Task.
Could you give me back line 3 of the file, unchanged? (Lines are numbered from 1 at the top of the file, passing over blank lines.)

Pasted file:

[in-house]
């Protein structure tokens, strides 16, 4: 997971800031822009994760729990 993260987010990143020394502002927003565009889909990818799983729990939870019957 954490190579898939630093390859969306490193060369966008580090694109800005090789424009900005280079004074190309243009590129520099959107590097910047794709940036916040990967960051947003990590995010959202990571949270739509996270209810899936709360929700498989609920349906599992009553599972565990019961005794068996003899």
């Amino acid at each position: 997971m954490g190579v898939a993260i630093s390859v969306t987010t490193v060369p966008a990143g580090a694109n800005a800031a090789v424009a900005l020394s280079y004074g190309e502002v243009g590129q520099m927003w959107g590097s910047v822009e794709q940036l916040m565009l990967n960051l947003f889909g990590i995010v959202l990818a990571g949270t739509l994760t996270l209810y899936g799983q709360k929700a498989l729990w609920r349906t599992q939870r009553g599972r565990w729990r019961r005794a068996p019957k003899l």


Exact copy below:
């Amino acid at each position: 997971m954490g190579v898939a993260i630093s390859v969306t987010t490193v060369p966008a990143g580090a694109n800005a800031a090789v424009a900005l020394s280079y004074g190309e502002v243009g590129q520099m927003w959107g590097s910047v822009e794709q940036l916040m565009l990967n960051l947003f889909g990590i995010v959202l990818a990571g949270t739509l994760t996270l209810y899936g799983q709360k929700a498989l729990w609920r349906t599992q939870r009553g599972r565990w729990r019961r005794a068996p019957k003899l």